TAMPA — Only in a topsy-turvy presidential election like this one would thousands of ardent Republicans cheer for more government regulation.
But that was precisely the scene Tuesday at the Tampa Convention Center as Republican presidential candidate John McCain campaigned as a populist crusader against greed and lax government oversight.
"We are going to put an end to the reckless conduct, corruption and unbridled greed that have caused a crisis on Wall Street,'' McCain told more than 2,000 people who gathered for his first Tampa Bay campaign rally since winning Florida's primary in January. "Let me give you some straight talk: The top of our economy is broken. We have seen self-interest, greed, irresponsibility and corruption undermine the hard work of the American people. It is time to set things right."
Amid collapsing financial institutions and wild fluctuations in the stock market, the economy has pushed pigs, lipstick and Sarah Palin's record into the background as both McCain and Democrat Barack Obama scramble to convince voters that they understand the economic anxiety permeating the electorate and are best equipped to deal with it.
McCain, 72, faced criticism Monday for saying in Jacksonville the "fundamentals of the economy are strong," but in Tampa on Tuesday he stressed to the enthusiastic crowd that by fundamentals he meant the American worker. And in a series of TV interviews, he called for a commission to examine the causes of the country's financial mess, much like the 9/11 Commission.
Campaigning in Colorado on Tuesday, Obama dismissed that as passing the buck and said a McCain presidency would amount to a continuation of the Bush administration's economic policies.
"If you want to understand the difference between how Sen. McCain and I would govern as president, you can start by taking a look at how we've responded to this crisis,'' Obama, 47, said. "Because Sen. McCain's approach was the same as the Bush administration's — support ideological policies that made the crisis more likely, do nothing as the crisis hits and then scramble as the whole thing collapses.''
McCain is better known for national security, but is ceding no ground on the economy, the top concern of voters. The Arizona senator also generally has been a deregulation advocate — and Democrats note his former top economic adviser, former Sen. Phil Gramm, in 1999 led the charge to deregulate the financial industry — but he drew cheers Tuesday by calling for greater regulation of Wall Street.
"Too many firms on Wall Street have been able to count on casual oversight by regulatory agencies in Washington. And there are so many of those regulators that the responsibility for oversight is scattered, unfocused and ineffective,'' said McCain, whose 17-minute speech was interrupted at times by chants of "USA! USA!" and "Drill, baby, drill!"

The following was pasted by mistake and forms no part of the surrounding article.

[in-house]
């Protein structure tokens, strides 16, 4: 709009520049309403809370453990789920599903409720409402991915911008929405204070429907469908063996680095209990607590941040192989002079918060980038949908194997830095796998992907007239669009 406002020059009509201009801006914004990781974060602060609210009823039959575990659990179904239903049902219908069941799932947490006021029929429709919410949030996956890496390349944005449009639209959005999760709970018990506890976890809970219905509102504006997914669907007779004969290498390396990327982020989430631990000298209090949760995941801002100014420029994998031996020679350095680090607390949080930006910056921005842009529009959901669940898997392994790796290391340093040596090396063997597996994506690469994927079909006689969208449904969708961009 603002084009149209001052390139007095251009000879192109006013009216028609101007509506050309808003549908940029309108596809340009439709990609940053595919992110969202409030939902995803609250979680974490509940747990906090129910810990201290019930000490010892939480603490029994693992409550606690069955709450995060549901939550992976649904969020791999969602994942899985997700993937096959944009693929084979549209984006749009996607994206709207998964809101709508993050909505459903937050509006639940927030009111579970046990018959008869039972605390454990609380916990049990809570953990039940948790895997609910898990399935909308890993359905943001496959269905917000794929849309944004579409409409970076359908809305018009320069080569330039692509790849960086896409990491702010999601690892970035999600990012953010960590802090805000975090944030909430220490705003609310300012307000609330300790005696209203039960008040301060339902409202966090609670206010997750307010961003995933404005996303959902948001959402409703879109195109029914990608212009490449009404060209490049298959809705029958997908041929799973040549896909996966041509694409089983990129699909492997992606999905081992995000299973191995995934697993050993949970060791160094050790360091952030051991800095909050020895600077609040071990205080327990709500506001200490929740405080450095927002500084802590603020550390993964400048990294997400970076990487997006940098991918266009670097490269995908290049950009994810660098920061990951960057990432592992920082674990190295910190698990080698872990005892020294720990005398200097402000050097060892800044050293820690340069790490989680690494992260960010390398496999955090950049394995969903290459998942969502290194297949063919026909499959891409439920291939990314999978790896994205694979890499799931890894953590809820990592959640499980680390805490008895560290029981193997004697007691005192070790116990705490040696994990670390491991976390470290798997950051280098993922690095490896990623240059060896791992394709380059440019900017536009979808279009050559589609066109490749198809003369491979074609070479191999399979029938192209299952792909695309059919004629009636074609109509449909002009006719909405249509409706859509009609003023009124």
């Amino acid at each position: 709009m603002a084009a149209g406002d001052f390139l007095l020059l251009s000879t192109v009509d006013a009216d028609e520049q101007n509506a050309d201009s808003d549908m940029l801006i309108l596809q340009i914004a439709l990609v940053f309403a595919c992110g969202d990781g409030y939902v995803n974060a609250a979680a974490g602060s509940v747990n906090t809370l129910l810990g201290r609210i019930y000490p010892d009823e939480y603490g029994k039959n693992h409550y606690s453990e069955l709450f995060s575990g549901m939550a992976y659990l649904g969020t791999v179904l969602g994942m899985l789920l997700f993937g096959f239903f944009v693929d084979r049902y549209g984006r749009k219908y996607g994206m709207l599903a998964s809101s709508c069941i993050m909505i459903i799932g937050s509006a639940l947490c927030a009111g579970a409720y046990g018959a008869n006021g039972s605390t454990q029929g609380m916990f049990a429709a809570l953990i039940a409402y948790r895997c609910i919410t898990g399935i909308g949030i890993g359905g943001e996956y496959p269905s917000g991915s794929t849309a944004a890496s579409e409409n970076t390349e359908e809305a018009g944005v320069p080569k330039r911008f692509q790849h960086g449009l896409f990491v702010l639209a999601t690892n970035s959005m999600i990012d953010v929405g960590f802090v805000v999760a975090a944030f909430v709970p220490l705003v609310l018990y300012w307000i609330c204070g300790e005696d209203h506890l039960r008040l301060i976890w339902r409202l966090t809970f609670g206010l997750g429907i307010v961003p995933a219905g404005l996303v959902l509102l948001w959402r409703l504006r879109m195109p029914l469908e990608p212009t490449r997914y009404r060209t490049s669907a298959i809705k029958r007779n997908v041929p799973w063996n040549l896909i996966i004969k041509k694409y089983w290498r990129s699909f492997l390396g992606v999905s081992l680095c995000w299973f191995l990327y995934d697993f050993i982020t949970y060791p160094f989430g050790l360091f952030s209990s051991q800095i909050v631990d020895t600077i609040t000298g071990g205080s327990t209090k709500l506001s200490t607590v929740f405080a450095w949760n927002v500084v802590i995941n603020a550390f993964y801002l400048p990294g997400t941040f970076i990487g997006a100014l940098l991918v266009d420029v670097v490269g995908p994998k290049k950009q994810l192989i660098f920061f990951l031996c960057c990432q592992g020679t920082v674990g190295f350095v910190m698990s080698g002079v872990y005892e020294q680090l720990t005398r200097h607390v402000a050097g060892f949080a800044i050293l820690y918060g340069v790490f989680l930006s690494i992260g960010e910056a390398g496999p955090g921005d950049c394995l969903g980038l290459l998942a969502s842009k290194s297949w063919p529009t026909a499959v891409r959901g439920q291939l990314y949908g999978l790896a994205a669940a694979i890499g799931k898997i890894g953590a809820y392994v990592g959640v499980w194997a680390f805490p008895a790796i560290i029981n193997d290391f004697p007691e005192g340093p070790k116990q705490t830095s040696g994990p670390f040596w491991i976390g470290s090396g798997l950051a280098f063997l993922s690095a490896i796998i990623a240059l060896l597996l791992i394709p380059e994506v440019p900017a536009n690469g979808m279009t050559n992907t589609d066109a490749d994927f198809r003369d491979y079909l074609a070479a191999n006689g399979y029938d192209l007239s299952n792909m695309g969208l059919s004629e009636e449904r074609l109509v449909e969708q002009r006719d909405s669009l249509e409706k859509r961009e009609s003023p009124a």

"Among others, we've got the SEC, the CFTC, the FDIC, the SPIC and the OCC. But for all their big and impressive sounding names, the fact is they haven't been doing their job right, or else we wouldn't have these massive problems on Wall Street," McCain said.
Tampa Bay is the biggest battleground region in Florida, and McCain has spent limited time here since winning Florida's Republican primary Jan. 29. In April, he made a health care speech at the University of South Florida while in the area for a private fundraiser.
He was joined Tuesday on stage by his wife, Cindy, and former Gov. Bob Martinez, Sen. Mel Martinez and former U.S. Rep. Jack Kemp, who ran for vice president with Bob Dole in 1996.
The real crowd-drawer on the Republican ticket, Alaska Gov. Sarah Palin, did not join McCain in Florida, but enthusiasm for her was clear among the crowd snapping up Palin campaign buttons and wielding signs like "Vote 4 Trig's mom."
Palin is expected to make her first Florida campaign appearance Sunday at the Villages, a Republican stronghold in north-central Florida.
David Alan, 35, of Tampa wore a shirt declaring "Sarah Palin Is My Homegirl" and carried a sign that read "McCain Palin Foshizzle." Palin shows the GOP is not just a party of "old, white, crusty people," said Alan, who is white.
Dianna Peffly, a 40-year-old registered Democrat from Seminole, signed up at the rally to volunteer for McCain.
"I was a big Clinton supporter," she said of Sen. Hillary Rodham Clinton. "And I really love Sarah Palin, and everything she stands for. Together they make a great team."
Before the rally McCain stopped at the South Tampa home of Republican media consultant Adam Goodman, where he filmed a commercial.
Times researcher Will Gorham contributed to this report, which includes information from Bloomberg News. Adam C. Smith can be reached at email@example.com or (727)893-8241.